Richard Linklater Explains His Secret Movie Boyhood, Which He Shot Over 12 Years
"It was always a mystery what anyone would look like," Linklater says
"It's the secret films you have to watch out for," jokes Richard Linklater of his new movie Boyhood, a furtive experiment that he kept quiet for more than a decade. In 2002, he chose a first-grader named Ellar Coltrane, the 6-year-old son of two Texas artists; cast Patricia Arquette and Ethan Hawke as his divorced mom and dad; Linklater's own daughter, Lorelei, as his older sister; and committed to shooting 10 minutes of footage about this faux family every year until Coltrane graduated high school. The name frames the film as the boy's story, though in execution, every character owns a piece. "To me, Boyhood was a limited title," admits Linklater, who had wanted to call it 12 Years, until that other film won three Oscars. "It's very much his point of view, but it could be Girlhood or Motherhood or Familyhood."
How do you script a 12-year movie? With a broad brush and a prayer. From the beginning, Linklater could sketch the film's arc: the boy, Mason, would become a proto-man, his too-young single parents would brick by brick build a stable home. ("That's kind of the deal society still holds out: If you get a college degree, plus work hard, you can kind of have a middle-class living—for a little while longer, at least.") There would be few big moments. Instead, Linklater sought out the small truths of youth: friends lost forever after a move, adult choices children can't understand, dull shifts at minimum-wage summer jobs. Passivity—not drama—dominates Mason's days, so that when the film ends with him going off to college, we, too, feel a flush of excitement that finally his life will begin.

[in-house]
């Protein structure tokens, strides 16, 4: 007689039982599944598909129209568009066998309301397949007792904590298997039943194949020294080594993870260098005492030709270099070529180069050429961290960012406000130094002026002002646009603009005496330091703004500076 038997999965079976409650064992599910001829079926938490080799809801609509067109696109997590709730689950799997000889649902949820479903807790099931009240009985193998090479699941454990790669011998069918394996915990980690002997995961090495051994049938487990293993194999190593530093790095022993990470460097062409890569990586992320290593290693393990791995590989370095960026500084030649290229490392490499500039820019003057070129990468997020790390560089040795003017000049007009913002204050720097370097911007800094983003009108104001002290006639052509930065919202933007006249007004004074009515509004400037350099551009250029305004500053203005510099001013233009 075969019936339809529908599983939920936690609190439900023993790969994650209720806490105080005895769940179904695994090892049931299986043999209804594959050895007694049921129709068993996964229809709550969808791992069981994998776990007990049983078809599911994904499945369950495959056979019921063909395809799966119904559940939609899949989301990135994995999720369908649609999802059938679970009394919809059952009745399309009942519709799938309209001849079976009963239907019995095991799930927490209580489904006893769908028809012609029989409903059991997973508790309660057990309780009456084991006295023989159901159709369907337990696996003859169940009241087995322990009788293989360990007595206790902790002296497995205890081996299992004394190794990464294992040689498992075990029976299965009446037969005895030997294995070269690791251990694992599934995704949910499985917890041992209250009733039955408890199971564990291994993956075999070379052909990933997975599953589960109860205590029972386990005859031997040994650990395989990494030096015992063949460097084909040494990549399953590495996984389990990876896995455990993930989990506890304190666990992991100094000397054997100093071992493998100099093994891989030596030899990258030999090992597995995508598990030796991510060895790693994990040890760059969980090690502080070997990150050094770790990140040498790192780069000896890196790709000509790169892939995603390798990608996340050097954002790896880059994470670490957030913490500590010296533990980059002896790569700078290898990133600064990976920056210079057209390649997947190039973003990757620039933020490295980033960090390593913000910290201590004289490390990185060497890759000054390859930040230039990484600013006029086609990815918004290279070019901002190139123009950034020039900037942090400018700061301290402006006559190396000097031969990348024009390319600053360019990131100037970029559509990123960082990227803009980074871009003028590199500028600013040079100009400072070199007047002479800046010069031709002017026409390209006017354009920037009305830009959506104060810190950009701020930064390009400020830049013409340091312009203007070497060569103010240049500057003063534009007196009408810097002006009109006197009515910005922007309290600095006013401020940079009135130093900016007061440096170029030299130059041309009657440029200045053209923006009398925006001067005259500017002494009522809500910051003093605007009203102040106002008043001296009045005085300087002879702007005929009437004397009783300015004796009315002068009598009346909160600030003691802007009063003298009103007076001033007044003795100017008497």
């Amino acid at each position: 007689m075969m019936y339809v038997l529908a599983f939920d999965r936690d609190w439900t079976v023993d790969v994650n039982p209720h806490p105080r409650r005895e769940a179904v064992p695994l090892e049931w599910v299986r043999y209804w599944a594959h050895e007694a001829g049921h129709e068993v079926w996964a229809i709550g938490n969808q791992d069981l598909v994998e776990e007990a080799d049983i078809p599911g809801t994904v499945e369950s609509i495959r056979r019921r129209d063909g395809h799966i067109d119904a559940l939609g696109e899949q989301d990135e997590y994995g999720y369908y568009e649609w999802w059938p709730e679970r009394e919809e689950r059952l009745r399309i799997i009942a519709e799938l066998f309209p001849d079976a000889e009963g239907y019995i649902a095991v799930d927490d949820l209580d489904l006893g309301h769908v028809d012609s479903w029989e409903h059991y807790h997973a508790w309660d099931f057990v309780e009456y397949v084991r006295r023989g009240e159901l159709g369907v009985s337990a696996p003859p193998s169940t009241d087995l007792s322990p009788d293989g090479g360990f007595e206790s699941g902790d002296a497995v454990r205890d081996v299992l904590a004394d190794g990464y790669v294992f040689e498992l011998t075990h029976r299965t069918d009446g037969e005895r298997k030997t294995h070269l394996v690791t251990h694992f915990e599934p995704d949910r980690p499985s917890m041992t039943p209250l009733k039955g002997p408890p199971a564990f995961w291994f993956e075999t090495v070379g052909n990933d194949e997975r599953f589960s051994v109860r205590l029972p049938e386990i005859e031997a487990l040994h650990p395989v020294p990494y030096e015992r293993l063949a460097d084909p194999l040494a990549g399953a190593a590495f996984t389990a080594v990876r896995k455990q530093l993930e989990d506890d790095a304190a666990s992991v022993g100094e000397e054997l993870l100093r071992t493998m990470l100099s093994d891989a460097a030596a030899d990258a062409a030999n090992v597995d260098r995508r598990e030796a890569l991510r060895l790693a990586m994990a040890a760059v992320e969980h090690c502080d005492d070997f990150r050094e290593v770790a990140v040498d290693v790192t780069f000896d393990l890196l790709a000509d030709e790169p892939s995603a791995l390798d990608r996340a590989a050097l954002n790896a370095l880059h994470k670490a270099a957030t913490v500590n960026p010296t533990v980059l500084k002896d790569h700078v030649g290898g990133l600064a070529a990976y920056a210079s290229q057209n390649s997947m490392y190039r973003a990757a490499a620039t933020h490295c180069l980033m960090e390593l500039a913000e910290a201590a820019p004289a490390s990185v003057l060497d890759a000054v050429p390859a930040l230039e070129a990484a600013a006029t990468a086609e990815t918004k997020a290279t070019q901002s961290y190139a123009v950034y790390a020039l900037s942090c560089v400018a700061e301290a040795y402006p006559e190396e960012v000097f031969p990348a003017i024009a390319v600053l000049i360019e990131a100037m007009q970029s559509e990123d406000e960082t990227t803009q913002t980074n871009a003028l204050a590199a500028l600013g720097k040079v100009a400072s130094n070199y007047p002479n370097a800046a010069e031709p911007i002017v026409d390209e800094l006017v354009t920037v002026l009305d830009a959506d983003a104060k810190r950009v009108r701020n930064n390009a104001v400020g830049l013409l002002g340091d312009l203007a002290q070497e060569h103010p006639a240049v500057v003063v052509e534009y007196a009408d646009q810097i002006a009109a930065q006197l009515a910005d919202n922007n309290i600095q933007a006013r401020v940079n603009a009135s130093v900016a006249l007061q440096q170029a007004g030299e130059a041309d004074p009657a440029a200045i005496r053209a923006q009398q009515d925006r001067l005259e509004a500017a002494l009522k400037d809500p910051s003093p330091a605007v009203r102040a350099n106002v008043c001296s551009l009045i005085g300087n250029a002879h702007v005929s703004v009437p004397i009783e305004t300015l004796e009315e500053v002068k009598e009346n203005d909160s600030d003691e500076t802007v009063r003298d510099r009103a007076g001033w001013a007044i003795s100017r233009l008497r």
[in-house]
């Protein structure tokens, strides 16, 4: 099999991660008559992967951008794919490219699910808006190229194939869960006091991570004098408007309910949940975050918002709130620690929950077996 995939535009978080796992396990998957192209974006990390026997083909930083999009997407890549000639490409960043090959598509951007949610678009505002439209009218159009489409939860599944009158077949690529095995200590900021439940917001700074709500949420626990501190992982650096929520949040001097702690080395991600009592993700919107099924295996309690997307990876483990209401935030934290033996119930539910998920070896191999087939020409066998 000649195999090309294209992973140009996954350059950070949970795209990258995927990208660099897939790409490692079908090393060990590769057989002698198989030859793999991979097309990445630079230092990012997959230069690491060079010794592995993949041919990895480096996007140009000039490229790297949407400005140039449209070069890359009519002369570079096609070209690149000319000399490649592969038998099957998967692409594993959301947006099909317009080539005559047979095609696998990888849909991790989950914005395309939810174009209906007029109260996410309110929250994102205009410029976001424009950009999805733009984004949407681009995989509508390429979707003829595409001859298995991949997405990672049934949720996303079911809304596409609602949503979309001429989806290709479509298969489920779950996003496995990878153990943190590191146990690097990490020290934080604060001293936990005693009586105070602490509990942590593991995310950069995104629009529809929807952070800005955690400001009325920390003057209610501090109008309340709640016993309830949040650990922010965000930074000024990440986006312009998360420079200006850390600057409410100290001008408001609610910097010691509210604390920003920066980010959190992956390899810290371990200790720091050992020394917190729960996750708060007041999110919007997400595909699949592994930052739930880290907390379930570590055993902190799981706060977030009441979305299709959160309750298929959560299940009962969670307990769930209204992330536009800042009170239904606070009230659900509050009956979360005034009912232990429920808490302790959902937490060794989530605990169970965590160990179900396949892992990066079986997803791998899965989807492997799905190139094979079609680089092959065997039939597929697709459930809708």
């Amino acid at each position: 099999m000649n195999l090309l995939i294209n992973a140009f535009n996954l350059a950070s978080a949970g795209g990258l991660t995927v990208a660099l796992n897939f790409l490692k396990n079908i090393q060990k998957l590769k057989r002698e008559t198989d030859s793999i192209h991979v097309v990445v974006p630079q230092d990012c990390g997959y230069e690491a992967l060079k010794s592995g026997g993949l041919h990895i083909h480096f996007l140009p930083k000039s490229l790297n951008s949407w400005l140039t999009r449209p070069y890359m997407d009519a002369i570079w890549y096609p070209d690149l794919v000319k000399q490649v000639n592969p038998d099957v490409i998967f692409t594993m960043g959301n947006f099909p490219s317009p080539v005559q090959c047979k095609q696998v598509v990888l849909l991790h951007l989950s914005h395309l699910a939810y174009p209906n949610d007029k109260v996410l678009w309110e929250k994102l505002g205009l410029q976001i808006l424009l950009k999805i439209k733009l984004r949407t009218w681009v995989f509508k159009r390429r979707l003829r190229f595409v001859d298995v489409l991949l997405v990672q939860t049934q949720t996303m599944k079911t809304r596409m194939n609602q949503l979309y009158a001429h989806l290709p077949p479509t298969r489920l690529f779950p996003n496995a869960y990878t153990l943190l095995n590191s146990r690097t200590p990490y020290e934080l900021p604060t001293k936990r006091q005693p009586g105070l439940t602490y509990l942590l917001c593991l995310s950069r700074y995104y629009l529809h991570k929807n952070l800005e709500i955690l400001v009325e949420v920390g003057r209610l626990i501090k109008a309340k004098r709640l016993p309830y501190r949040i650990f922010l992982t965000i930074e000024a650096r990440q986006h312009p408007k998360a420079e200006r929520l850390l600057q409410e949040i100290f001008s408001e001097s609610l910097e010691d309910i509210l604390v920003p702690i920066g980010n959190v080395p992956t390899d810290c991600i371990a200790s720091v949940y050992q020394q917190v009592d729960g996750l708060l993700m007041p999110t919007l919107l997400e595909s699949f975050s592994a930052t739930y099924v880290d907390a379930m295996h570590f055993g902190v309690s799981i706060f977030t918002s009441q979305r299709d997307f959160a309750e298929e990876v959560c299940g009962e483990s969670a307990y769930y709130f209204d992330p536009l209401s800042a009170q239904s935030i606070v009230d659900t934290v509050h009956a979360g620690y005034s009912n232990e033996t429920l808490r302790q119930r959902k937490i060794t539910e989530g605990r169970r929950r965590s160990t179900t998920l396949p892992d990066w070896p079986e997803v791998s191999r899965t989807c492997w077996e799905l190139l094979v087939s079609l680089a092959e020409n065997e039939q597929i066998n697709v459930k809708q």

Linklater admits he's "at war" with traditional narrative. He has shunned the obvious plot points: first kisses, emotional reunions, and any devices that felt fake, like foreshadowing or tidy themes. "I wanted it to be kind of messy like life is," he says. Instead, it's the actors' own physical changes that pull you from scene to scene, like the gasp between eighth and ninth grade, when Coltrane suddenly sheds his puppy fat and shoots up a foot. Linklater laughs, "I remember one year, my makeup lady, she says, ‘Ellar's got some pimples on his forehead—you want those covered up?" I said, ‘Hell no! We've waited years for those pimples!' "
"It was always a mystery what anyone would look like," Linklater admits. Every year, he and Arquette would confer about how much money her character had to spend on her home and her hair. "Like, ‘You're not up to Pottery Barn standards yet!'"
But Coltrane was the biggest risk. He started as an almost too-perfect, full-lipped angel, unformed and adaptable, but as he grew into himself, the other 51 weeks of the year, he could have become anyone: a jock, a meth dealer, or worst, a meathead who hates independent cinema. Luckily, he emerges as a lanky photographer who could have stepped out of Linklater's Slacker.